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Newsletter: Special edition

Ukraine and Belarus are significant global suppliers of titanium, Mn-ferroalloys, kaolin and potash.

At the same time, Russia controls a considerable share of the global supply of a long list of raw materials. The world, including the EU, depends on Russia to a great extent for certain commodities ? from base metals (steel, aluminium, copper and nickel) to critical raw materials (platinum-group metals, titanium, vanadium, antimony) and fertilisers (potash, phosphate rock).

Share of global raw material production in Ukraine, Belarus and Russia, with red triangles indicating the Critical Raw Materials (CRMs), referring to the EC 2021 List of CRMs. Materials with a share of less than 3% are excluded, and the red dots represent the location of the mining sites of non-Food,non-Energy raw materials in Ukraine (source: S&P Global Market Intelligence).
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Following Russia's military aggression of Ukraine, the uncertainty in international commodity markets of non-food, non-energy (NFNE) raw materials has ramped up with significant and immediate implications in the EU and worldwide. Among the major threats for the EU's security of supply and EU's economy can be identified: 

  • The sanctions affecting the financing of the Russian mining and metal industry and its ability to import raw materials or export finished products will likely disrupt the global and EU supply chains.
  • The targeted export/import restrictions of specific raw materials in the context of additional sanctions from the EU or/and countermeasures from Russia.
  • The commodity price increase due to restricted supply and high energy prices, and the disruption of EU exports to the countries involved in Ukraine-Russia war.

  • Ukraine and Belarus control a considerable share of the global supply for specific raw materials such as potash and titanium.
  • In 2020, Russia, Ukraine and Belarus accounted for 12.3% of total EU imports of the NFNE product group[1]. At the same time, EU exports destined to Russia, Ukraine and Belarus amounted to 3.8% of total EU exports of the NFNE product group. EU imports consist mostly of refined/processed materials and primary raw materials. On the contrary, EU exports principally semi-finished and downstream products.
  • Disruption in steel, aluminium, copper, fertiliser raw materials, and industrial mineral imports from Russia, Ukraine and Belarus could strain severely the supply chains of important industries such as Construction, Transport, Industrial Machinery, Fertiliser.
  • The list of non-food, non-energy (NFNE) raw materials identified as having high import value and share in total EU imports (Figure 1) comprises products required for strategic EU value chains (e.g. PGM for the automotive industry, titanium metal for aerospace applications, electrical steel for electric motors, nickel metal for superalloys in turbines and batteries). Critical raw materials are mainly imported from Russia (Figure 2).
Figure 1: Top-20 products by value in EU imports of NFNE products originating from Russia, Ukraine and Belarus, in 2021 (in bold the CRMs)
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Figure 2: EU imports from the Russian Federation, Ukraine and Belarus of the NFNE product aggregate, by critical & non-critical materials (total values and percentages)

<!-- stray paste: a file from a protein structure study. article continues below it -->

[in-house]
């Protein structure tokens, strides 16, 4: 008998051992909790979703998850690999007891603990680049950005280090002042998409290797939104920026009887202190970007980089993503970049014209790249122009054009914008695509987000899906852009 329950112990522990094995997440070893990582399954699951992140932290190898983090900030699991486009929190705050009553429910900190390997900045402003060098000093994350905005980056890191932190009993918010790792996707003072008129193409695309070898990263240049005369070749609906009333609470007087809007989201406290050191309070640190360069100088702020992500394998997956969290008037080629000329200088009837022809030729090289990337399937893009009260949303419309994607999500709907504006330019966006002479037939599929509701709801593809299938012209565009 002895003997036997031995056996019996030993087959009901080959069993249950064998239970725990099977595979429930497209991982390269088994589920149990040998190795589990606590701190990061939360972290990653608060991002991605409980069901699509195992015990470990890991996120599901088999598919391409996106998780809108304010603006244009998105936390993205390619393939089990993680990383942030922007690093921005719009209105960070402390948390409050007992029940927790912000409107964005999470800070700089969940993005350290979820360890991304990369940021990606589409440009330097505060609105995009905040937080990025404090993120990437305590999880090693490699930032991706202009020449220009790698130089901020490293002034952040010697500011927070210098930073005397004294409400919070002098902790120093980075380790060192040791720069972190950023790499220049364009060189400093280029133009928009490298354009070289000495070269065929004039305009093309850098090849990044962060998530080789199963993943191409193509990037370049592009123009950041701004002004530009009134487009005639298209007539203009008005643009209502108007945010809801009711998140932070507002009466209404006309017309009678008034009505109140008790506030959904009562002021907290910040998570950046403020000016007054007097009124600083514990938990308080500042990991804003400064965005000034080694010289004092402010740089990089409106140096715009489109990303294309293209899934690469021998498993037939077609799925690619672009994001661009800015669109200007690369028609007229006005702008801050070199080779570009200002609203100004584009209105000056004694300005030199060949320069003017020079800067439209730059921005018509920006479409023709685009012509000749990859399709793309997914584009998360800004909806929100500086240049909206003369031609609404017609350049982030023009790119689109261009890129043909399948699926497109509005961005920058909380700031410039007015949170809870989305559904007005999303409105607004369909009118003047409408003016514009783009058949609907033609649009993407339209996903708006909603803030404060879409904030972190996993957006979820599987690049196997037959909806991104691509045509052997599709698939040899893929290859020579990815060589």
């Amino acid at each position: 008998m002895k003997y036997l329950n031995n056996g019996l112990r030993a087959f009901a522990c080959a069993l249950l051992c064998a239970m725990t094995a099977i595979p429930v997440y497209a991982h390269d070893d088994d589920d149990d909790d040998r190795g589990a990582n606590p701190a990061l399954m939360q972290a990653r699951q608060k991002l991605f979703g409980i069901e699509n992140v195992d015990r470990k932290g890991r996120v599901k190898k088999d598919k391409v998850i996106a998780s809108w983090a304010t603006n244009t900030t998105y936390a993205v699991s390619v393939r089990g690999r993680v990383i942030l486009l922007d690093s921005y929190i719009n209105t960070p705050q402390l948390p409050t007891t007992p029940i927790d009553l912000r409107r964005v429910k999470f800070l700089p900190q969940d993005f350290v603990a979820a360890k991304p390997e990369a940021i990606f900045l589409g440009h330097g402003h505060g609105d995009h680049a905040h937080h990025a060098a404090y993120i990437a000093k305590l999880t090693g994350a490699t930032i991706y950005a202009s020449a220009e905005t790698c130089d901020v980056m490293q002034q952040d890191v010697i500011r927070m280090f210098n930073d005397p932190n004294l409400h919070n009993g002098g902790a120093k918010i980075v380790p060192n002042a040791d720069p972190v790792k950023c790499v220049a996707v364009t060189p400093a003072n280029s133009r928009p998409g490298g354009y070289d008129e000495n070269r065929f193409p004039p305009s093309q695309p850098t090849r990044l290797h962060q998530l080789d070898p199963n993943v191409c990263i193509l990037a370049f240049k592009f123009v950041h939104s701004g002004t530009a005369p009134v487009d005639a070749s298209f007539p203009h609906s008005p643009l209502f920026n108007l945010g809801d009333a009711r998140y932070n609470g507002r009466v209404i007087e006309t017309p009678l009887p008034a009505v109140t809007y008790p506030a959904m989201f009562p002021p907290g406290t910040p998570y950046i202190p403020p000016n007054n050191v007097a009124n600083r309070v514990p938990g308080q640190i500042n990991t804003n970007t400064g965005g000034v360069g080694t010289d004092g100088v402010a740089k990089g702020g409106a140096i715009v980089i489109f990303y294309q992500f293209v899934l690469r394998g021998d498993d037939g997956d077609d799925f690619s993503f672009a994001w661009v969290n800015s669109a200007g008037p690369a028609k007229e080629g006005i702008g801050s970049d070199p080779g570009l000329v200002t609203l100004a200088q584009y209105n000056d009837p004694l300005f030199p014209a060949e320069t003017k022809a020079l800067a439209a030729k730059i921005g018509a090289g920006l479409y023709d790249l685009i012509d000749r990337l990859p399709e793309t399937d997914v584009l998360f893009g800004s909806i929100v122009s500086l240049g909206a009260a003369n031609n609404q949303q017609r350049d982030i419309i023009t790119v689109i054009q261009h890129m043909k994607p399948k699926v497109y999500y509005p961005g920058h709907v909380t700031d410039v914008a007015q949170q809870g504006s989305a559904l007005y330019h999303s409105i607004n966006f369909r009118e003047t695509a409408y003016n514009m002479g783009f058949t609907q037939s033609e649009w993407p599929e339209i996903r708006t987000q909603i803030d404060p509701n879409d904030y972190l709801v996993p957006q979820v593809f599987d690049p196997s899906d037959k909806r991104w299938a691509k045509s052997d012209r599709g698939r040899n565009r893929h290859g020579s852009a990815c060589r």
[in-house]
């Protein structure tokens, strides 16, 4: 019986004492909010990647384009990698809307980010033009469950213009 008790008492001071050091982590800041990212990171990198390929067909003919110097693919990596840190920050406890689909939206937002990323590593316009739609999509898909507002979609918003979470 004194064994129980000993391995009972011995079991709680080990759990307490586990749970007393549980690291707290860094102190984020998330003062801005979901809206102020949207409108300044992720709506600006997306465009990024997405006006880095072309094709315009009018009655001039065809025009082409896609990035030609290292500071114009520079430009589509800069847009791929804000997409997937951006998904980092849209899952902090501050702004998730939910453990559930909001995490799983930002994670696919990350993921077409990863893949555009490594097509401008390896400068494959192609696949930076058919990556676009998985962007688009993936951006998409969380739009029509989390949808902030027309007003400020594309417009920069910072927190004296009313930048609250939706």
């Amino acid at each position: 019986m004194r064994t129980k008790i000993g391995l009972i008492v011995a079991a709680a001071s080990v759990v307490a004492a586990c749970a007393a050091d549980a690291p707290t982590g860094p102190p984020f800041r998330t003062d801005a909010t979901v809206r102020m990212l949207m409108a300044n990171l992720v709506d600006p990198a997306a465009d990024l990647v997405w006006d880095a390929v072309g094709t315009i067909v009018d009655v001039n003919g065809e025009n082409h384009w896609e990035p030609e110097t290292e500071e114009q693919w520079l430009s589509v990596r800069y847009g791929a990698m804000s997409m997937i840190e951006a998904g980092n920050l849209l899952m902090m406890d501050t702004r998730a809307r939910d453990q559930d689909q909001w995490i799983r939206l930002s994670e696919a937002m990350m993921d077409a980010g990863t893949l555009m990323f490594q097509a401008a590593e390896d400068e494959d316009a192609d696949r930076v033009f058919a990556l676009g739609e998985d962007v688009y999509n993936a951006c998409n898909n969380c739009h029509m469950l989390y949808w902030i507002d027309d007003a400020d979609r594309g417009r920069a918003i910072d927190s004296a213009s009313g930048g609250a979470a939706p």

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[1] The product scope excludes manufactured end-use (e.g. batteries containing nickel, catalysts containing platinum), some chemical products (e.g. synthetic rubber), as well as wood and paper products.

Russia supplies multiple non-food, non-energy raw materials (NFNE) and related products (Figure 3). The world, including the EU, depends on Russia to a great extent for certain commodities from base metals (steel, aluminium, copper and nickel) to critical raw materials (platinum-group metals, titanium, vanadium, antimony), and from fertiliser raw materials (potash, phosphate rock) to industrial minerals (magnesite, kaolin, sulphur).

Figure 3: Top-10 commodity groups exported by Russia, by global share in 2019: primary (blue) and refined/processed (orange)
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A recent JRC Technical report, published in 2021, highlights that:

  • Raw materials (non-energy, non food) accounts for more than one third of Ukraine’s total exports of goods (to the rest of the world, as well as to the EU).
  • Three chapters - Iron and steel, Ores and Wood - are contributing with a significant trade surplus to the overall trade balance of goods.
  • The EU was the major destination of Ukraine’s exports of NFNERM, with 42% of them going to the EU in 2018. The top three raw materials exported by Ukraine to the EU were semi-finished products of iron/non-alloy steel and iron ores and concentrates, both agglomerated and non-agglomerated
  • As for NFNERM imports, the EU was the second sourcing country in 2018 (with a share of 22%), after the Russian Federation (36%). In the same year, the top 20 NFNERM imported by Ukraine from the EU included mainly paper and paperboard, but also fertilizers and products of iron/steel.

Additional information for 152 countries (including, Ukraine, Russia and Belarus) are available in the RMIS section raw materials trade flows, as well as in the ECONOMICS AND TRADE module, which includes a series of trade-related country fiches.

New/updated trade-related country fiches are being developed for Ukraine, Russia, Belarus and China, focusing on the most relevant value chains/product clusters for the EU trade and identifying possible shifts towards other trading partners.

Additional analyses can be found in the Material Specific Briefs page.